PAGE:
A reasonable estimate can help clients understand how far their dollar goes, especially if you back it up with past data. However, make sure to educate them about the ever-changing nature of the industry and how present-day economic shifts can impact the pricing of food, decor, labor, and other expenses.

 

3. Highlight Your Value

Your industry expertise is invaluable, especially for first-time hosts who have never planned a large-scale event! Your prices should reflect your skillset, knowledge, and experience, so while discussing the budget, showcase the unique value clients get from working with you (and nobody else!).

“It’s important that clients understand what they are getting for their dollar — the value, not just the item & price. By being an educator about value, you establish trust, which makes the ‘budget talk’ a lot easier.”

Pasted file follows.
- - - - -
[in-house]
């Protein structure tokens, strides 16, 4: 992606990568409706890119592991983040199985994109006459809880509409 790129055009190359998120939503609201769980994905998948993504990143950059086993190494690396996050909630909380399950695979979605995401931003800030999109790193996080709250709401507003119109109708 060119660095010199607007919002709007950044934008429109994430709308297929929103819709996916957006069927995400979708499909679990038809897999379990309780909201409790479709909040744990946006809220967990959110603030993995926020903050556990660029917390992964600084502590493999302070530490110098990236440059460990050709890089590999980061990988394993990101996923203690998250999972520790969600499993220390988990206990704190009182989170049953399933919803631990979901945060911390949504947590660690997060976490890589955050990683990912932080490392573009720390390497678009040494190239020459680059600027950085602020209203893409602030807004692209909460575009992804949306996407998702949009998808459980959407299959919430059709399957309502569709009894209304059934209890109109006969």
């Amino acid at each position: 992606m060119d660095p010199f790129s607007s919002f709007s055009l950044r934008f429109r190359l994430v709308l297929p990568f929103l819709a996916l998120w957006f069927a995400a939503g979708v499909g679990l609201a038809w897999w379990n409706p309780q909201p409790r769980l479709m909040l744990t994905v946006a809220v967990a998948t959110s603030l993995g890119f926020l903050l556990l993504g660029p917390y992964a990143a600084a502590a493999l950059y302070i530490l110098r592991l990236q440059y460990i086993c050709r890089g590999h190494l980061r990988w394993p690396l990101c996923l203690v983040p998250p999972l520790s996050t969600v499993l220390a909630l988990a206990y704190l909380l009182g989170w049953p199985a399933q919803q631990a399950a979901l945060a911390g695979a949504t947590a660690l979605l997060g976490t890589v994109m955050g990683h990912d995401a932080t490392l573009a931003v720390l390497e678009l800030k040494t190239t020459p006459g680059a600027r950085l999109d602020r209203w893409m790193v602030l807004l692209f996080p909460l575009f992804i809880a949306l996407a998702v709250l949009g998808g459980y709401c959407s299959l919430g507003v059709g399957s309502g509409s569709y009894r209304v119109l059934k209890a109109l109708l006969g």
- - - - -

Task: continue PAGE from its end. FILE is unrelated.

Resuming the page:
Aly Raddatz

Whether you’re a photographer, designer, caterer, or florist, you offer more than just a product or service — your clients get the full planning experience with an expert to guide them! So don’t be afraid to lay all the cards on the table and let your clients decide if you’re the right option.

 

4. Listen to Your Client’s Needs

Budgeting for an event is a two-way conversation, so it’s not a matter of throwing a price out and waiting for a response. Event pros must listen to a prospect’s vision to ensure they can deliver the desired results within the client’s spending plan.

“Their viewpoints matter, their needs matter, and their potential hang-ups matter when it comes to finances,” stresses Jen Sulak of Weirdo Weddings. So listen up, take notes, and clearly communicate how you can help bring their ideas to life